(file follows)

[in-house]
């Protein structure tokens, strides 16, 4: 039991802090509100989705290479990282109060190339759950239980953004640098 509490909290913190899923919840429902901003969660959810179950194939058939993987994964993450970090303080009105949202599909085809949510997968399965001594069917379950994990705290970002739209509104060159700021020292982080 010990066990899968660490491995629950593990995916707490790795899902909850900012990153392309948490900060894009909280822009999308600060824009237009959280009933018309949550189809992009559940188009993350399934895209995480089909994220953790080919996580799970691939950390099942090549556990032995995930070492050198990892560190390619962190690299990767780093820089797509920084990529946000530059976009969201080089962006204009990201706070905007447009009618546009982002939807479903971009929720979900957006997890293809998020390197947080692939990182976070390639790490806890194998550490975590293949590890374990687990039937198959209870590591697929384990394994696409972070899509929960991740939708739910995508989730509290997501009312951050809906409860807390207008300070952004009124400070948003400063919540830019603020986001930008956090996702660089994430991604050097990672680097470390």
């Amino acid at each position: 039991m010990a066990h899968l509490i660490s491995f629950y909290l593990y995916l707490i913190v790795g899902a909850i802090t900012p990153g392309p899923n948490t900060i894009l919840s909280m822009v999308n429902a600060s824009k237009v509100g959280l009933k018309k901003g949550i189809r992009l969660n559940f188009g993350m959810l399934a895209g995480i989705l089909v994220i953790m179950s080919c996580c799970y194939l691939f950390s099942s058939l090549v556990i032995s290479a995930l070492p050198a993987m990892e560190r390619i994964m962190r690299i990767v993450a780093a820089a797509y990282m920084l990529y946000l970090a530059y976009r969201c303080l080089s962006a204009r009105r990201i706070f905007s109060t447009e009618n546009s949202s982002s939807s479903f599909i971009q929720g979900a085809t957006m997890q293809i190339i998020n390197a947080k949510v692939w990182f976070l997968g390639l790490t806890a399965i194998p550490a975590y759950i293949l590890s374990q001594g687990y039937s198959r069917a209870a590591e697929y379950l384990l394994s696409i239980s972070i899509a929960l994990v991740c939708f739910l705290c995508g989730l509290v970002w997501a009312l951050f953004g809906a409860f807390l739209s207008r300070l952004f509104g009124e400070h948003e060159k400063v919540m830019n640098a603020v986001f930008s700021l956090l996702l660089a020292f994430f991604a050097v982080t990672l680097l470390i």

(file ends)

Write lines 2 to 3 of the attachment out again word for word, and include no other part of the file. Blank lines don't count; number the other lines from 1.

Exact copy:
């Protein structure tokens, strides 16, 4: 039991802090509100989705290479990282109060190339759950239980953004640098 509490909290913190899923919840429902901003969660959810179950194939058939993987994964993450970090303080009105949202599909085809949510997968399965001594069917379950994990705290970002739209509104060159700021020292982080 010990066990899968660490491995629950593990995916707490790795899902909850900012990153392309948490900060894009909280822009999308600060824009237009959280009933018309949550189809992009559940188009993350399934895209995480089909994220953790080919996580799970691939950390099942090549556990032995995930070492050198990892560190390619962190690299990767780093820089797509920084990529946000530059976009969201080089962006204009990201706070905007447009009618546009982002939807479903971009929720979900957006997890293809998020390197947080692939990182976070390639790490806890194998550490975590293949590890374990687990039937198959209870590591697929384990394994696409972070899509929960991740939708739910995508989730509290997501009312951050809906409860807390207008300070952004009124400070948003400063919540830019603020986001930008956090996702660089994430991604050097990672680097470390």
């Amino acid at each position: 039991m010990a066990h899968l509490i660490s491995f629950y909290l593990y995916l707490i913190v790795g899902a909850i802090t900012p990153g392309p899923n948490t900060i894009l919840s909280m822009v999308n429902a600060s824009k237009v509100g959280l009933k018309k901003g949550i189809r992009l969660n559940f188009g993350m959810l399934a895209g995480i989705l089909v994220i953790m179950s080919c996580c799970y194939l691939f950390s099942s058939l090549v556990i032995s290479a995930l070492p050198a993987m990892e560190r390619i994964m962190r690299i990767v993450a780093a820089a797509y990282m920084l990529y946000l970090a530059y976009r969201c303080l080089s962006a204009r009105r990201i706070f905007s109060t447009e009618n546009s949202s982002s939807s479903f599909i971009q929720g979900a085809t957006m997890q293809i190339i998020n390197a947080k949510v692939w990182f976070l997968g390639l790490t806890a399965i194998p550490a975590y759950i293949l590890s374990q001594g687990y039937s198959r069917a209870a590591e697929y379950l384990l394994s696409i239980s972070i899509a929960l994990v991740c939708f739910l705290c995508g989730l509290v970002w997501a009312l951050f953004g809906a409860f807390l739209s207008r300070l952004f509104g009124e400070h948003e060159k400063v919540m830019n640098a603020v986001f930008s700021l956090l996702l660089a020292f994430f991604a050097v982080t990672l680097l470390i």